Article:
Belfast Telegraph

Loughinisland ruling: Paisley calls for review of all collusion accusations

By Allan Preston

Ian Paisley has called for the Police Ombudsman to resign and for all previous reports with accusations of collusion to be reviewed.

The North Antrim DUP MP's comments came after a High Court ruling on Thursday over the Loughinisland atrocity.

Police Ombudsman Dr Michael Maguire concluded last summer that six Catholic men watching a World Cup match in the Heights bar in the Co Down village in 1994 were gunned down by loyalists acting in collusion with some RUC officers.

On Thursday Mr Justice McCloskey ruled the report "unlawful and procedurally unfair", and that the officers had been effectively "accused, tried and convicted without notice and in their absence".

Mr Paisley said he had written to Secretary of State James Brokenshire calling for all Ombudsman cases referencing collusion to be re-examined.

However, Sinn Fein's Gerry Kelly said Dr Maguire had bolstered public confidence in the Ombudsman's office.

Mr Paisley said: "A conviction (for collusion) seems to be the standard that courts now want and I welcome that.

"If that's the basis then this word of collusion, which has been used loosely as an accusatory word, that means it can no longer be bandied around by those looking to ruin the reputations of former police officers."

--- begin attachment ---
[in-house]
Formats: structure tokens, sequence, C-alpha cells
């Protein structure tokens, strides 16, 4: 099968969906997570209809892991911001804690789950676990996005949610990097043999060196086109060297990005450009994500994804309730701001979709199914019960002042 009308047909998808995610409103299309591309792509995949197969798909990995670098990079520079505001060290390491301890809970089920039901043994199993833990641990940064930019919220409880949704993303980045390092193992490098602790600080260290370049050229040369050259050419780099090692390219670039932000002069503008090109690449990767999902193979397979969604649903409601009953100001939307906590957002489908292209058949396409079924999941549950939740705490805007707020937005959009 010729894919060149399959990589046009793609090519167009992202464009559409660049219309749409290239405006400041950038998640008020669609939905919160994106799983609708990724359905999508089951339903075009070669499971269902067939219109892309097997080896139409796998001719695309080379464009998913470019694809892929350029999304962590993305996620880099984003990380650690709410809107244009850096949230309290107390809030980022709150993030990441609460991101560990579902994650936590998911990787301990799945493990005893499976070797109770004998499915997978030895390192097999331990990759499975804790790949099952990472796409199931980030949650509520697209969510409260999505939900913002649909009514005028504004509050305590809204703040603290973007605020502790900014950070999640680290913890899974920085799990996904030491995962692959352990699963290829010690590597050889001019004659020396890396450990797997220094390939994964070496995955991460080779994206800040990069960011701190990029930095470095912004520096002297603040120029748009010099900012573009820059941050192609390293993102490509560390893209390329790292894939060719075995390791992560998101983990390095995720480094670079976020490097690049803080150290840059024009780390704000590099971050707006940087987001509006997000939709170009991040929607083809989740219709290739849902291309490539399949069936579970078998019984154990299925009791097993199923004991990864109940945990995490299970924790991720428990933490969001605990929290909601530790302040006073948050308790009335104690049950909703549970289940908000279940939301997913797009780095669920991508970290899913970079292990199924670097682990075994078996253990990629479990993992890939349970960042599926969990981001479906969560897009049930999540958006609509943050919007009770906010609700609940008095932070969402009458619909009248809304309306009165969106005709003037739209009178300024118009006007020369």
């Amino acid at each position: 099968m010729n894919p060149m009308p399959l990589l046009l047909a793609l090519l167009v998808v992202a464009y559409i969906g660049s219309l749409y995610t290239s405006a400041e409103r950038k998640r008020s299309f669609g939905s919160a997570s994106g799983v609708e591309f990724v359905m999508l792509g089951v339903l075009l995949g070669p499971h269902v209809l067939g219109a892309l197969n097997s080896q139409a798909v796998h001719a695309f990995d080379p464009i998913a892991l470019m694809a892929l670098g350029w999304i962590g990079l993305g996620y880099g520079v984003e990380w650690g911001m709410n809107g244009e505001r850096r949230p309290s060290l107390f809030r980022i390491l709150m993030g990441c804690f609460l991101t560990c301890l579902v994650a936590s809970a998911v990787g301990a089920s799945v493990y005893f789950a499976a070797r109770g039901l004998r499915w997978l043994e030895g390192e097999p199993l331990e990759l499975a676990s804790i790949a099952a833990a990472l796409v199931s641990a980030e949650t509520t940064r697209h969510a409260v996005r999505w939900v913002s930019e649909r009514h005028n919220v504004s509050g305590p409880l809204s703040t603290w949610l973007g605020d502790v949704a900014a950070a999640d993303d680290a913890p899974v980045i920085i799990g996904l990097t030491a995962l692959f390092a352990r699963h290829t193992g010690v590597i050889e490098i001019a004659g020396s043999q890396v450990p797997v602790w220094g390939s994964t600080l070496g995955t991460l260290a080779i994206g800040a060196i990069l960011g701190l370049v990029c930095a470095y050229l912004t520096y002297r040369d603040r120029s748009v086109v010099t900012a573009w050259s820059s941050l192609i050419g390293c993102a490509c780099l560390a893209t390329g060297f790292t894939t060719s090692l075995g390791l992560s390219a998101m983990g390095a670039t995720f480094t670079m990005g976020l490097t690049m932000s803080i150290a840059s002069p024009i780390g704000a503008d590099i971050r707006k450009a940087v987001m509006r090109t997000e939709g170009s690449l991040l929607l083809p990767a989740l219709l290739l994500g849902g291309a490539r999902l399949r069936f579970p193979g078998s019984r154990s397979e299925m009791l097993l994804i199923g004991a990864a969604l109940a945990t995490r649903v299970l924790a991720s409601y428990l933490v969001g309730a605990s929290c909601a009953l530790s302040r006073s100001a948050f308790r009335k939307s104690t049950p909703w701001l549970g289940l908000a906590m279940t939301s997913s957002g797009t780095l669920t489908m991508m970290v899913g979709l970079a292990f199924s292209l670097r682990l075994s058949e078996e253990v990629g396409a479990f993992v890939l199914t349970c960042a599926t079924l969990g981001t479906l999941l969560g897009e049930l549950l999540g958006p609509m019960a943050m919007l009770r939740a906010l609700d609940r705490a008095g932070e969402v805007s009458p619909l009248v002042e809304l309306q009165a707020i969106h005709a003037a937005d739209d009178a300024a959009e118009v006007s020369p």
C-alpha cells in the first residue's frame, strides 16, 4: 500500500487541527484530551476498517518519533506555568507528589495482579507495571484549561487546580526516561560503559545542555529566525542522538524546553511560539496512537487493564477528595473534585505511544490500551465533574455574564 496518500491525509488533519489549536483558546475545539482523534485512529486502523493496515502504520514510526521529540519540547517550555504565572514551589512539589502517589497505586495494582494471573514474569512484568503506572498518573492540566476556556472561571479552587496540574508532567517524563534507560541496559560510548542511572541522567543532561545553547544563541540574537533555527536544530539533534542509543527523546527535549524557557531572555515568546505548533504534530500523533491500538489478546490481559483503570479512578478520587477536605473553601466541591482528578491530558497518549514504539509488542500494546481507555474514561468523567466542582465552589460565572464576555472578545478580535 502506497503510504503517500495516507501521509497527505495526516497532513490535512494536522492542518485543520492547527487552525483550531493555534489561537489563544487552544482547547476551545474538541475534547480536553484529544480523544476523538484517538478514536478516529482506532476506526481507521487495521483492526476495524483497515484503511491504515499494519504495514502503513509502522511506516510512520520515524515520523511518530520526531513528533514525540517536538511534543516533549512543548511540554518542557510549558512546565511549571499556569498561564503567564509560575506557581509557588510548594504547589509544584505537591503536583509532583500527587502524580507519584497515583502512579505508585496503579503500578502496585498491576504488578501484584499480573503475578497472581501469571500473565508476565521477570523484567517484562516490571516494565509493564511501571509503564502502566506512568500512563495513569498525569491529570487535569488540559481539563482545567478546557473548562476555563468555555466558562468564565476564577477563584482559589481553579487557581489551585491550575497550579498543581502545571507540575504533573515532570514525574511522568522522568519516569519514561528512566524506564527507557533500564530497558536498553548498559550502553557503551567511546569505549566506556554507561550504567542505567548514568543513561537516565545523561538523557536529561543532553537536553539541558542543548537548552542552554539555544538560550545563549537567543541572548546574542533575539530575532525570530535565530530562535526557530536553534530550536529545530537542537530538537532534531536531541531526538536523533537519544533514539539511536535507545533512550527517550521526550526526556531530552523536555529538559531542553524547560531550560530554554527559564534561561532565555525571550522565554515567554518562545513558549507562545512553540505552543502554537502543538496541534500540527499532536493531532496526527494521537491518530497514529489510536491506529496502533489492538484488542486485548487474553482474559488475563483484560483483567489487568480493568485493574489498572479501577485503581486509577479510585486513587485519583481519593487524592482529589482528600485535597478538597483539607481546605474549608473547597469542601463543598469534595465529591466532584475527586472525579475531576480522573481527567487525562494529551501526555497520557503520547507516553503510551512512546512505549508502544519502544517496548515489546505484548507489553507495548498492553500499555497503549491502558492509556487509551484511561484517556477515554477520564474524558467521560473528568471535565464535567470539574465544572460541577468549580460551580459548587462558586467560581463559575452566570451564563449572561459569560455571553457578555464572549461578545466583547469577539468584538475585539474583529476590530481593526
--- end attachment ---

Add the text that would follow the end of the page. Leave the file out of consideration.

He added Dr Maguire "should have already resigned given the seriousness of the judgment".

Dr Maguire has already rejected calls to stand down, while a formal decision is due next month on whether his Loughinisland findings will be quashed.

Mr Paisley said the cost of reviewing Ombudsman cases would have to be borne by the public purse despite the already crippling price of legacy cases.

"If it's been good enough to spend money in the past to throw accusations at former police officers, and if they're now wrong, then I'm afraid they then have to spend the money from the public purse to put that right," he added.

Defending the Ombudsman, Mr Kelly said the High Court ruling should be appealed as it could have a "catastrophic implication" for the setting up of an Historic Investigations Unit.

Mr Kelly added that the Ombudsman had rebuilt public confidence despite the Government reducing resources to his office.

"In the current environment, legacy inquests and the office of the Police Ombudsman are the only mechanisms through which families can achieve recourse to truth and justice. Many of these families have waited over 40 years for this basic right," he said.

"The Police Ombudsman's office has delivered disclosure and closure to several families who have been ignored and neglected by the State for a lifetime. Despite DUP attacks in recent days the office of the Ombudsman and the work of Michael Maguire is crucial to current policing and indeed in legacy cases."

UUP Justice spokesman Doug Beattie said this week's court ruling showed the urgent need for a definition of collusion.

"The casual use of terms such as collusion is not helpful and the definition has been stretched so wide on occasion as to render it almost meaningless while at the same time having a serious detrimental impact on the likes of the PSNI and RUC in particular," he claimed.

"Going forward - and in light of the High Court ruling regarding the Loughinisland report - I believe we need to arrive at an agreed definition in order to examine what really happened on both sides of the border."

Belfast Telegraph

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